This week our nation remembers the tragedy that occurred on September 11, 2001 when the United States was attacked by terrorist and nearly 3,000 people lost their lives. Most of us remember where we were on that fateful day that changed our lives, the country and the world. That beautiful September morning, I was pregnant and taking a non-fiction creative writing class at a local community college. My daughter was in kindergarten and my husband was a national correspondent for the New York Times. In remembrance of September 11, 2011, I am sharing with you what I wrote a few days after the tragedy for my creative writing class.
Do you remember what you were doing that day?
September 13, 2001
It was just another day. I woke up at 6:30 like every other weekday morning and prepared to take my daughter to school. Breakfast. Brush teeth. Throw on some sweats and a sweatshirt and head out the door. My husband told me to wait. He was going to ride with me this morning. Great, I thought. He can put some air in my car tire.
I dropped my daughter off at school and kissed her goodbye. We stopped at a gas station, filled the tire with air and the tank with gas. When we arrived home, our biggest concern was installing a new mailbox. That soon changed.
The phone rang. “Who could this be?” I thought. It was my mother-in-law.
“Are you watching T.V.?”
“No. We just got in from school. What’s going on?”
“The World Trade Center is on fire.”
Immediately, we turned on the television to see a gaping black hole, smoke and fire. Then another plane came into view and slammed into the other building. It looked like a terrible horror movie, but it was real. Last summer at this time, I was living in New York, walking down the streets with my daughter. Immediately, I thought of all the people on the street who would be killed by flying debris. I saw the people hanging out of windows and wondered how would rescue workers ever make it up so far to rescue them. I hear of people jumping out of the window and tears started to fill my eyes.
I ran upstairs and turned on another television and my husband and I traded information back and forth while flipping between channels, trying to find out what was going on. More and more bad news kept coming. The phone rang. My husband, a reporter, might have to go to Boston. The phone rings again. No planes are going anywhere. A friend calls. My mother calls. Has anyone heard from our New York City family? Adrian works in the financial district. Does he work in the World Trade Center?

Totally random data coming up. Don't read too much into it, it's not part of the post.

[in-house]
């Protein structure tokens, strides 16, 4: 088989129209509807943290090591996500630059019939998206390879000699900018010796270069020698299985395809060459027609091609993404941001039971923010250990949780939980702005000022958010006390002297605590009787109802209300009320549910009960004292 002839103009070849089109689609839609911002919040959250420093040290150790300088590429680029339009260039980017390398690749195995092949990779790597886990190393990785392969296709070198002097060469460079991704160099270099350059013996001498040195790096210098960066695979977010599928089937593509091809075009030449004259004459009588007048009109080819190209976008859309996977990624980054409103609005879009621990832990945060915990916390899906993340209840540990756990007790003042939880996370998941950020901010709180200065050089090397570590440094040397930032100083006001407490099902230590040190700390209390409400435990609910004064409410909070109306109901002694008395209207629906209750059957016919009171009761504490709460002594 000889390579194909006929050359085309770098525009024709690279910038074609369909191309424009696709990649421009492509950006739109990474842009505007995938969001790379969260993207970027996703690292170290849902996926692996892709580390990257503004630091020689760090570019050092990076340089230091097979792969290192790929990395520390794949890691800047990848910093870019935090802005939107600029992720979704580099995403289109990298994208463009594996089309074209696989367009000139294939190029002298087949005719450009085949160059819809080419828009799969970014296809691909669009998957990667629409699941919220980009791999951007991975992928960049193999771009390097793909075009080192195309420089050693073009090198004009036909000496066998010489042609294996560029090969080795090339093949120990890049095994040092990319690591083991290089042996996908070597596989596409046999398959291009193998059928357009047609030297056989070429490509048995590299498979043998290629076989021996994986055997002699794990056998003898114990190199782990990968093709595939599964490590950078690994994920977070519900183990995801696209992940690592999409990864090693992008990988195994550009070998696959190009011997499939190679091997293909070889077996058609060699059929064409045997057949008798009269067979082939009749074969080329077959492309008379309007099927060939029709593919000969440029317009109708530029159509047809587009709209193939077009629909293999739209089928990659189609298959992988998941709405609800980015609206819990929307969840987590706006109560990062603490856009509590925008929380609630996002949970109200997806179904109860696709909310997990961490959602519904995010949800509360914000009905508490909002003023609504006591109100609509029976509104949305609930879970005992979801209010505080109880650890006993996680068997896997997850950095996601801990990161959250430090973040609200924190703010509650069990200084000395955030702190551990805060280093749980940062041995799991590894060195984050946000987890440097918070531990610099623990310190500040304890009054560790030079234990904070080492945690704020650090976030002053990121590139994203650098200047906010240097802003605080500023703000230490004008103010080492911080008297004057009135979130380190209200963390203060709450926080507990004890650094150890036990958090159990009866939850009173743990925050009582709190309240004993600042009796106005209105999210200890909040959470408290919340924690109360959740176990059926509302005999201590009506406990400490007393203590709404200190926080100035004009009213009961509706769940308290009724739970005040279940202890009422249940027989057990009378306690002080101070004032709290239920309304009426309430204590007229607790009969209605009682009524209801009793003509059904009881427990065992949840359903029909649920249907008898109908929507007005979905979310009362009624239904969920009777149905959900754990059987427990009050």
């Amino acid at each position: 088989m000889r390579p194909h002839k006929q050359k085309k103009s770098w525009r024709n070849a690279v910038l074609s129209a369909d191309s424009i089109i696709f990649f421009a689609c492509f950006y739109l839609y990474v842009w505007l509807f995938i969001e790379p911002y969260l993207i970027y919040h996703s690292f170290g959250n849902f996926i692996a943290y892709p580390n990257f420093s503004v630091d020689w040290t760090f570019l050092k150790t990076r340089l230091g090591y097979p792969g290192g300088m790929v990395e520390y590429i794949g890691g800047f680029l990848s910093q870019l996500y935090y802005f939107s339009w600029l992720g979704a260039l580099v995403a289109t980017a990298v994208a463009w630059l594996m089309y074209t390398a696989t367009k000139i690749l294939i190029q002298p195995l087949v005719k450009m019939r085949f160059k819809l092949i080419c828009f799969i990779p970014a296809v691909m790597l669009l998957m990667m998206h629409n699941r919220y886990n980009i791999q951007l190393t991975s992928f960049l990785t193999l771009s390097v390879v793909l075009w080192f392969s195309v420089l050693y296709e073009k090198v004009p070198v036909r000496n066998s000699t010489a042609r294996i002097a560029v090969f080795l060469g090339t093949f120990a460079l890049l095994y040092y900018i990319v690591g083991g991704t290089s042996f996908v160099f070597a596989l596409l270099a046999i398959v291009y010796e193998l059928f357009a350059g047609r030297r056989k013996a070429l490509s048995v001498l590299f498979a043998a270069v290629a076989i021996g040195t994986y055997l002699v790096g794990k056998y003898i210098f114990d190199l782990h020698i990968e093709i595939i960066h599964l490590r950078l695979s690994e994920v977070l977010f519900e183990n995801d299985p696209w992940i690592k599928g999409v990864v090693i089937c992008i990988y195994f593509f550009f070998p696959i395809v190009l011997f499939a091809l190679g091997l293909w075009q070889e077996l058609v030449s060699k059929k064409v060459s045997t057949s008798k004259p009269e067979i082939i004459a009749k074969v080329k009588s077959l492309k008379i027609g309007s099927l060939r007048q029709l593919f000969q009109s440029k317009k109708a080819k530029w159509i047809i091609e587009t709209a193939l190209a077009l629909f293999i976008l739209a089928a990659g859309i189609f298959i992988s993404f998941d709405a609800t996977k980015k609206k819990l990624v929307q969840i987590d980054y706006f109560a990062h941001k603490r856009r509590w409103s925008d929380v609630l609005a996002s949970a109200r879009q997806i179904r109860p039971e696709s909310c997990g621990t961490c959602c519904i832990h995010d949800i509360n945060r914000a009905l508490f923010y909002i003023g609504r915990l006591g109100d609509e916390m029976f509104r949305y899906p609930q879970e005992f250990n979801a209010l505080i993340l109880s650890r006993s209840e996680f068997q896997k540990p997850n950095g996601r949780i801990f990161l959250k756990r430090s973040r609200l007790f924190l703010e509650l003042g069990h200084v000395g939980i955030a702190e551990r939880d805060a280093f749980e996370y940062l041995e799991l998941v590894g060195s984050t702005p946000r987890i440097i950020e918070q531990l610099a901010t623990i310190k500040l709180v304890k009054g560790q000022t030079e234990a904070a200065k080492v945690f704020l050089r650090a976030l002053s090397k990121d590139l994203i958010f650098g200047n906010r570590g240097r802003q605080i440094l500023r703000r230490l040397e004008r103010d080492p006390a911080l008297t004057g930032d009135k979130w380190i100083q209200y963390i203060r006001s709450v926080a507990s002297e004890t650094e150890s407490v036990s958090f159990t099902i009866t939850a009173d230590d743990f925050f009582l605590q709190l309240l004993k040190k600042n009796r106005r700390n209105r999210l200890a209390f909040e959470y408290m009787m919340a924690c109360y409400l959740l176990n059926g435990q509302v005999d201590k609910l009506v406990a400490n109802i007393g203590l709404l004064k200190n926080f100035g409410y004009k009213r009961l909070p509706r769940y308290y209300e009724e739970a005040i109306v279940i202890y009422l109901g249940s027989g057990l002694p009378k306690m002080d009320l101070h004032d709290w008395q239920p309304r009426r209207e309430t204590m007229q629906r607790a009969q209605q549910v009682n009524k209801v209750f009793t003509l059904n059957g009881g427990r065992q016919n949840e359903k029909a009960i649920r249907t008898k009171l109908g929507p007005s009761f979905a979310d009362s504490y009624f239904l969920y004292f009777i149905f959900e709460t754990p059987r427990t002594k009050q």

Then there’s more bad news. A plane has crashed into the Pentagon. My husband and I can barely stand.
“Oh , my God. Elder Allen works in the Pentagon,” my husband said. We called our friends in Virginia. Our friend, an assistant to the Marine commandant, was working in Quantico, Va.
The tears kept coming. Then there was disbelief. Should be pick up our daughter? What’s going to happen next? Wouldn’t it be better to have her with us at home? Maybe we’re overreacting. We go to the school and sit in the parking lot. A police squad car is parked in the front, but everything else looks normal. The flag is flying. The sky is still blue—just another day.
We go back home and stay glued to the television. Another plane crashes in a field in Pennsylvania. There’s talk about an act of war. I call the school. Some parents have picked up their children. I decide to bring my daughter home. She runs to greet me. She smiles without a care in the world. We go home and she watches “Arthur.” You can’t tell a 5-year-old the world has turned upside down. Terror, death, hijack and war are not in her vocabulary.
I stay in my sweats all day, transfixed by the horror gripping our country and hoping to find out any new information. I pray that people had a chance to leave the building before they collapsed. I dig out my photo of the skyline of New York, taken from the harbor on the way to the Statue of Liberty and think they’re not there anymore, but it still doesn’t seem real. The tears come and go with each tragic story.
It was just another day. It was just another day for someone who went to work that morning, maybe dropped their daughter off at school and headed to work. It was just another day for a person boarding an early morning cross-country flight, eager to kiss their babies. It was just another day, but after this day, no other day would ever be the same.
Post a Comment